Another recent IPO is Pinterest, that IPO’d at $19 a share. Its 2017 operating income was -$137 million and 2018 was -$74 million. It lost $41 million in Q1 2019…
Beyond Meat is a purveyor of vegetable-based hamburger, chicken, and sausage. Its operating income for the last three years was: 2016: -$24 million; 2017: -$21 million; and 2018: -$28 million. It was the first veggie-meat company to the IPO market at $25 a share, and reached an astonishing $92.92 on May 15.
One thing after another… Declining sales… Slowing GDP… Fewer housing starts.
Is our tattered Crash Alert Flag – that we raised a month ago – still flying?
You bet it is.
TRADING INSIGHT: THE SELLING ISN’T OVER YET
Editor’s Note: As Bill said above, his “Crash Alert Flag” is still flying. And he’s not the only one who sees something ominous coming in the stock market…
Master trader Jeff Clark sees troubled times ahead for the market. But, with 36 years’ experience in the stock market, Jeff has developed a successful, short-term trading strategy that he shares with his Delta Report subscribers.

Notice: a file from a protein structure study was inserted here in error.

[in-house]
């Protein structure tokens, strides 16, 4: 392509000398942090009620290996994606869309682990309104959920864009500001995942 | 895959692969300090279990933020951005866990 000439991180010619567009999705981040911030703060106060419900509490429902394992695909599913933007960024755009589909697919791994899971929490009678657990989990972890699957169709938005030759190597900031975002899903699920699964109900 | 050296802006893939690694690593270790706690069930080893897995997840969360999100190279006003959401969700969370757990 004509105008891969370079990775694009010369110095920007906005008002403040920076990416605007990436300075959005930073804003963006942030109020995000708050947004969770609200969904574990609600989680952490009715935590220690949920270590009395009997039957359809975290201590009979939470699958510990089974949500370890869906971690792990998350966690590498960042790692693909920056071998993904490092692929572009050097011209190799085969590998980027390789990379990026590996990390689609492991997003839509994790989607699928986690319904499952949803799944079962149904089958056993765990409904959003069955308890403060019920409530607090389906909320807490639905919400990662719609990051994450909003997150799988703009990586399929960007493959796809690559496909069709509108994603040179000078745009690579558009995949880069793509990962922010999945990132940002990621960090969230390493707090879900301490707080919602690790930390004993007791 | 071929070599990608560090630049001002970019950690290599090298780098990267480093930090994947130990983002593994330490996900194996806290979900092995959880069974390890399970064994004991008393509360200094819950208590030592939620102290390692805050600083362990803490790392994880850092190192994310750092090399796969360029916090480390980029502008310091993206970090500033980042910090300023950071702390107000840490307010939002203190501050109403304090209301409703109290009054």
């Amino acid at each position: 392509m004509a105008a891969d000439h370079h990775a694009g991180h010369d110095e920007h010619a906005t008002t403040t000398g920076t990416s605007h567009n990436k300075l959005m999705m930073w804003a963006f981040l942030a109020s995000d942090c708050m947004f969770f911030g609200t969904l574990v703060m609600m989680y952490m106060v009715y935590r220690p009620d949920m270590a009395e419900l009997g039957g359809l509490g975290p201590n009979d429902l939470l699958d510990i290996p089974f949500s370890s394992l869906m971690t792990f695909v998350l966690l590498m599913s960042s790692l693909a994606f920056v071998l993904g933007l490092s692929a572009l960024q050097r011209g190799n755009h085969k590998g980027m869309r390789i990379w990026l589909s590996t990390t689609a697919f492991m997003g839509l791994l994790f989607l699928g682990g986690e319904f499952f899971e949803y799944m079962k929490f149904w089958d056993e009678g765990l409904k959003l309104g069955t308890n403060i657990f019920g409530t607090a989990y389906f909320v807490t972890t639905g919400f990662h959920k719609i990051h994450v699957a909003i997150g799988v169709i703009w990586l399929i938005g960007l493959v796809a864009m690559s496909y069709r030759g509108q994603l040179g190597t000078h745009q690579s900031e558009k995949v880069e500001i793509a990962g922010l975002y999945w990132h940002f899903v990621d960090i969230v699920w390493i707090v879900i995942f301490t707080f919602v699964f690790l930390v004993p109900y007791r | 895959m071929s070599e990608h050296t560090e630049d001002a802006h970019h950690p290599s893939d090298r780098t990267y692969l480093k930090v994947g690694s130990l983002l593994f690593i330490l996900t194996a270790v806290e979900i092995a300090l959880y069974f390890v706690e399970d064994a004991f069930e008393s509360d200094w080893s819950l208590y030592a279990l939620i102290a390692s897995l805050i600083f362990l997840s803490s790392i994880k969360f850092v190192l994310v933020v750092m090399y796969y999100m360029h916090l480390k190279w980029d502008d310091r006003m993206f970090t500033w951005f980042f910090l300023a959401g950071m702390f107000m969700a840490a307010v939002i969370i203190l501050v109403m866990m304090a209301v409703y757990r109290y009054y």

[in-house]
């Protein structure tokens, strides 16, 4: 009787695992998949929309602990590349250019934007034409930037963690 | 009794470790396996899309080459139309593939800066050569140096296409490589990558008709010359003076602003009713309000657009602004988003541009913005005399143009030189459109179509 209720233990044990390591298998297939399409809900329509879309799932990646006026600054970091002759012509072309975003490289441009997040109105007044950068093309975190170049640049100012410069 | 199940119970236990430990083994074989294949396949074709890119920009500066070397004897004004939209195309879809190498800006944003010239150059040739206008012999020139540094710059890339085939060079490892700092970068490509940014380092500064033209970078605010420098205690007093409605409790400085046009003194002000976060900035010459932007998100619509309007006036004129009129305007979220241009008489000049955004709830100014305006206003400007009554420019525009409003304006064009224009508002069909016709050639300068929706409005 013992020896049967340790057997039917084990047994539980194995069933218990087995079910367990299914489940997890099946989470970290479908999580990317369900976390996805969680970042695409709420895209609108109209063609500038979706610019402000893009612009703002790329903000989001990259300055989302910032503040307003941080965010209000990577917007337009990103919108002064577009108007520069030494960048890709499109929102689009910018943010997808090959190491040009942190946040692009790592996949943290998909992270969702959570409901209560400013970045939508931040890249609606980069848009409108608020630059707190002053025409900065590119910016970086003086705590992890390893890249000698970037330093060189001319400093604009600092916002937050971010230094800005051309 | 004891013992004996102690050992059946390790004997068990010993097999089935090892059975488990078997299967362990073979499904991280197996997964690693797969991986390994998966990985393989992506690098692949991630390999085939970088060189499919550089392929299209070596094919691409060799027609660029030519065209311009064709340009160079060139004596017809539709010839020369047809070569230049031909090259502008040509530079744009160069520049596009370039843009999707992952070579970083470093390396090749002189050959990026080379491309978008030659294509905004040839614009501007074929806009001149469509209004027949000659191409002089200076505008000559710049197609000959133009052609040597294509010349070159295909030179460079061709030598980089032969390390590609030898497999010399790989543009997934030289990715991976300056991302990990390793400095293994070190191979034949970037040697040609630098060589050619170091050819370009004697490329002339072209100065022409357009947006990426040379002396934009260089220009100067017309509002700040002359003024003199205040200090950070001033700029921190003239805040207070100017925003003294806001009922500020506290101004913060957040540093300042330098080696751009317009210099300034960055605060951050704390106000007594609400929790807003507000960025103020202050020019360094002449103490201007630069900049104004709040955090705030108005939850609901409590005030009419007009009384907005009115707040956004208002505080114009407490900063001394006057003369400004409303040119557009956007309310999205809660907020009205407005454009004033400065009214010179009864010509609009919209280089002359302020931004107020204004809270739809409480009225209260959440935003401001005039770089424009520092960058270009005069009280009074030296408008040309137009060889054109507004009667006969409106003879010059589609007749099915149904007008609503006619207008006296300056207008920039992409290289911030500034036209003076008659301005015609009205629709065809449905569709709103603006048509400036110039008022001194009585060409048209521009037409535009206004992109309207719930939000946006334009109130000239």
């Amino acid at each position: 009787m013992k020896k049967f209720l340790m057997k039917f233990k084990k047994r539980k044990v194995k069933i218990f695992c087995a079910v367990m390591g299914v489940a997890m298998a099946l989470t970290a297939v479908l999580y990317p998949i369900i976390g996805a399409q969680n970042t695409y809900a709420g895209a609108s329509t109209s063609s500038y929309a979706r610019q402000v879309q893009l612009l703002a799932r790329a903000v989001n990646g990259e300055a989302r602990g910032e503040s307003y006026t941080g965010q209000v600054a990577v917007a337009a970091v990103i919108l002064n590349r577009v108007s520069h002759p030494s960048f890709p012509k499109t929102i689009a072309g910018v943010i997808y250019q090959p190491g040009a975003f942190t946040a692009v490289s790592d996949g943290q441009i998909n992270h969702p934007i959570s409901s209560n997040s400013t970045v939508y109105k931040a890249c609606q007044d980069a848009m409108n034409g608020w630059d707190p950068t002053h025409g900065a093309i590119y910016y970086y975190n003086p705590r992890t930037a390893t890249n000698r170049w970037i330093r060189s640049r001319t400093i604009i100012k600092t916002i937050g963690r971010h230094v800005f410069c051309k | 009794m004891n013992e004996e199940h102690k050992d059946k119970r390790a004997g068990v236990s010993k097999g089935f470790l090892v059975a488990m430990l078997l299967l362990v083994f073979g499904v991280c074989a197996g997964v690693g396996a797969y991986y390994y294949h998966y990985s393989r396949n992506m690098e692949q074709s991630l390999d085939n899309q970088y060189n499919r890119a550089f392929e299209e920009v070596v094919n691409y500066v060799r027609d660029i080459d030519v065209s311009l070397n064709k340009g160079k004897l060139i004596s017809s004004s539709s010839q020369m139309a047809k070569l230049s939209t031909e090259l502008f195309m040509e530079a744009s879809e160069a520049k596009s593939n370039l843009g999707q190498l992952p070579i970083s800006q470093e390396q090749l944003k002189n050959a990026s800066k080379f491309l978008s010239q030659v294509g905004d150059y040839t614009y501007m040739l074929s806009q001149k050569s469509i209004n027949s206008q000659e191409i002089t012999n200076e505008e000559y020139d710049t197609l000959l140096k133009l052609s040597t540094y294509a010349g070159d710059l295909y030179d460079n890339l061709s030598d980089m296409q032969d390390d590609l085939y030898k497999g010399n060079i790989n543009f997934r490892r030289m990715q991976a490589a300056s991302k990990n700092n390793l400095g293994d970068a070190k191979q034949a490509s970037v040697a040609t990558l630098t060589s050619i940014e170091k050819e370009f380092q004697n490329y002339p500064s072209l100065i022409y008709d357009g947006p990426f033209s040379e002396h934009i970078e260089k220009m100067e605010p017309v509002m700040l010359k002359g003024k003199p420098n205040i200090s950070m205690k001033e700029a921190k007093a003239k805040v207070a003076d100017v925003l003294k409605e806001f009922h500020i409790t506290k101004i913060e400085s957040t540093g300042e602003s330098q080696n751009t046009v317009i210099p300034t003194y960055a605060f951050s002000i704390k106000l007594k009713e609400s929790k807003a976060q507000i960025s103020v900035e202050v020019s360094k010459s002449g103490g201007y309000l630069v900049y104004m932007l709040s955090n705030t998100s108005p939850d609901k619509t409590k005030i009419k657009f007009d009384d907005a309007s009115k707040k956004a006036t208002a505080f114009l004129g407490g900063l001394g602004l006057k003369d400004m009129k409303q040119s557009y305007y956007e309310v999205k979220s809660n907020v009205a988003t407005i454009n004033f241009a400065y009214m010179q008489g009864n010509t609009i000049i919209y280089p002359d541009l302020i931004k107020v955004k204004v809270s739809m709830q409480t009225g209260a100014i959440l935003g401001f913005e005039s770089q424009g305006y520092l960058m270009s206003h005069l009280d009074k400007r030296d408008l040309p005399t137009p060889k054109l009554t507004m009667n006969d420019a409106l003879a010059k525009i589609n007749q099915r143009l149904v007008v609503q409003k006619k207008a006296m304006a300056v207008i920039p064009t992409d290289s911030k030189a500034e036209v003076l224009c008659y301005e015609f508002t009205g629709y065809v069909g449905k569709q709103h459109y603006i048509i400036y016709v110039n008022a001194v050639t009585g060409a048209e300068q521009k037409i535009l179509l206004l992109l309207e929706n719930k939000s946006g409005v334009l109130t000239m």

Below, he shows readers why the market has further to fall… and why short-term traders could play this fall to their advantage…
By Jeff Clark, Editor, Delta Report
As I recently told readers of my free e-letter, Market Minute, we were expecting some selling pressure this week. And we sure got it. The S&P 500 is down 37 points, or about 1.3%.
Technical conditions are now slightly oversold. So, the market may try to bounce at any moment. But any bounce from here is likely only to last a day or two. The market has further to fall.
Here’s an updated look at the daily chart of the S&P 500…
The index is in the process of retesting the low – near 2,800 – from earlier this month. That’s an obvious support line. And, when we got close to that level yesterday, buyers stepped up and the S&P 500 bounced about 16 points off the low of the day.
All that really did, though, was prevent the various indicators at the bottom of the chart from dipping into oversold territory and creating the conditions from which a sustainable rally can begin.